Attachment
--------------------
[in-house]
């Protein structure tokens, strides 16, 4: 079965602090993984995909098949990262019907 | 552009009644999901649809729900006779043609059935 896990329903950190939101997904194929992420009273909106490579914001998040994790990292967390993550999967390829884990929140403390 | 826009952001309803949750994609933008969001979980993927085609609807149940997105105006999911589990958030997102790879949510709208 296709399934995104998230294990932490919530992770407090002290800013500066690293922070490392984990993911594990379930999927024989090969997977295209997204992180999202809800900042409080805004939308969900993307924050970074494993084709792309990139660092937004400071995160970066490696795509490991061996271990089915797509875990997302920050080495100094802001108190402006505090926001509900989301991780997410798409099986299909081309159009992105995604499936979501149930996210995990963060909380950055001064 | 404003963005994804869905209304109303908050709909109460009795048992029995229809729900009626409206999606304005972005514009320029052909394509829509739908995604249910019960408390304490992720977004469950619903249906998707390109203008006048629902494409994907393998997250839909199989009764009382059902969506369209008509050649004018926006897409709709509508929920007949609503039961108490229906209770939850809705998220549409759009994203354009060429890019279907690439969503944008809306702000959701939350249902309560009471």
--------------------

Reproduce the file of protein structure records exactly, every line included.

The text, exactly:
[in-house]
């Protein structure tokens, strides 16, 4: 079965602090993984995909098949990262019907 | 552009009644999901649809729900006779043609059935 896990329903950190939101997904194929992420009273909106490579914001998040994790990292967390993550999967390829884990929140403390 | 826009952001309803949750994609933008969001979980993927085609609807149940997105105006999911589990958030997102790879949510709208 296709399934995104998230294990932490919530992770407090002290800013500066690293922070490392984990993911594990379930999927024989090969997977295209997204992180999202809800900042409080805004939308969900993307924050970074494993084709792309990139660092937004400071995160970066490696795509490991061996271990089915797509875990997302920050080495100094802001108190402006505090926001509900989301991780997410798409099986299909081309159009992105995604499936979501149930996210995990963060909380950055001064 | 404003963005994804869905209304109303908050709909109460009795048992029995229809729900009626409206999606304005972005514009320029052909394509829509739908995604249910019960408390304490992720977004469950619903249906998707390109203008006048629902494409994907393998997250839909199989009764009382059902969506369209008509050649004018926006897409709709509508929920007949609503039961108490229906209770939850809705998220549409759009994203354009060429890019279907690439969503944008809306702000959701939350249902309560009471």